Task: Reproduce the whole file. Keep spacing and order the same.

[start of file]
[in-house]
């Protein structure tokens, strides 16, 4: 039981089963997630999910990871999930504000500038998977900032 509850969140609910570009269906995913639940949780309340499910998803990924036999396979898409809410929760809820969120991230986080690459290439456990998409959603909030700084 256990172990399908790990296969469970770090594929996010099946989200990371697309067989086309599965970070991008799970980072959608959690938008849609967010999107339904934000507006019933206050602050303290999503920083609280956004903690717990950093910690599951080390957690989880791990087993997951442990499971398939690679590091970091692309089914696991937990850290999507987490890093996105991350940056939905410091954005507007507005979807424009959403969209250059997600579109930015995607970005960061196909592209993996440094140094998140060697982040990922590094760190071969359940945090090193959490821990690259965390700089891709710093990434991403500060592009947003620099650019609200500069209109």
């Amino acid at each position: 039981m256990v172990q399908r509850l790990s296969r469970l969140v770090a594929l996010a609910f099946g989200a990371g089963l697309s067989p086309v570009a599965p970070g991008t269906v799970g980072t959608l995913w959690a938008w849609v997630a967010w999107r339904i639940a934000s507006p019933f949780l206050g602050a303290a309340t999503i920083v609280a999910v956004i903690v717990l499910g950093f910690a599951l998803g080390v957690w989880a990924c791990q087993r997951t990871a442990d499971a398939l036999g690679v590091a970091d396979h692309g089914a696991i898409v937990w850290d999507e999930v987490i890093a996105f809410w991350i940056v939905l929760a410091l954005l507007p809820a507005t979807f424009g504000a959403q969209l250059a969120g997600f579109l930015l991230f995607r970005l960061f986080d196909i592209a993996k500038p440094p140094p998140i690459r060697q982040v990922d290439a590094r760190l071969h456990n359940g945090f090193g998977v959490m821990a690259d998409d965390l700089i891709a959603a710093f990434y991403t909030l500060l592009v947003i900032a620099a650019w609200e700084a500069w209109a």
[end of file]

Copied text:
[in-house]
């Protein structure tokens, strides 16, 4: 039981089963997630999910990871999930504000500038998977900032 509850969140609910570009269906995913639940949780309340499910998803990924036999396979898409809410929760809820969120991230986080690459290439456990998409959603909030700084 256990172990399908790990296969469970770090594929996010099946989200990371697309067989086309599965970070991008799970980072959608959690938008849609967010999107339904934000507006019933206050602050303290999503920083609280956004903690717990950093910690599951080390957690989880791990087993997951442990499971398939690679590091970091692309089914696991937990850290999507987490890093996105991350940056939905410091954005507007507005979807424009959403969209250059997600579109930015995607970005960061196909592209993996440094140094998140060697982040990922590094760190071969359940945090090193959490821990690259965390700089891709710093990434991403500060592009947003620099650019609200500069209109």
């Amino acid at each position: 039981m256990v172990q399908r509850l790990s296969r469970l969140v770090a594929l996010a609910f099946g989200a990371g089963l697309s067989p086309v570009a599965p970070g991008t269906v799970g980072t959608l995913w959690a938008w849609v997630a967010w999107r339904i639940a934000s507006p019933f949780l206050g602050a303290a309340t999503i920083v609280a999910v956004i903690v717990l499910g950093f910690a599951l998803g080390v957690w989880a990924c791990q087993r997951t990871a442990d499971a398939l036999g690679v590091a970091d396979h692309g089914a696991i898409v937990w850290d999507e999930v987490i890093a996105f809410w991350i940056v939905l929760a410091l954005l507007p809820a507005t979807f424009g504000a959403q969209l250059a969120g997600f579109l930015l991230f995607r970005l960061f986080d196909i592209a993996k500038p440094p140094p998140i690459r060697q982040v990922d290439a590094r760190l071969h456990n359940g945090f090193g998977v959490m821990a690259d998409d965390l700089i891709a959603a710093f990434y991403t909030l500060l592009v947003i900032a620099a650019w609200e700084a500069w209109a």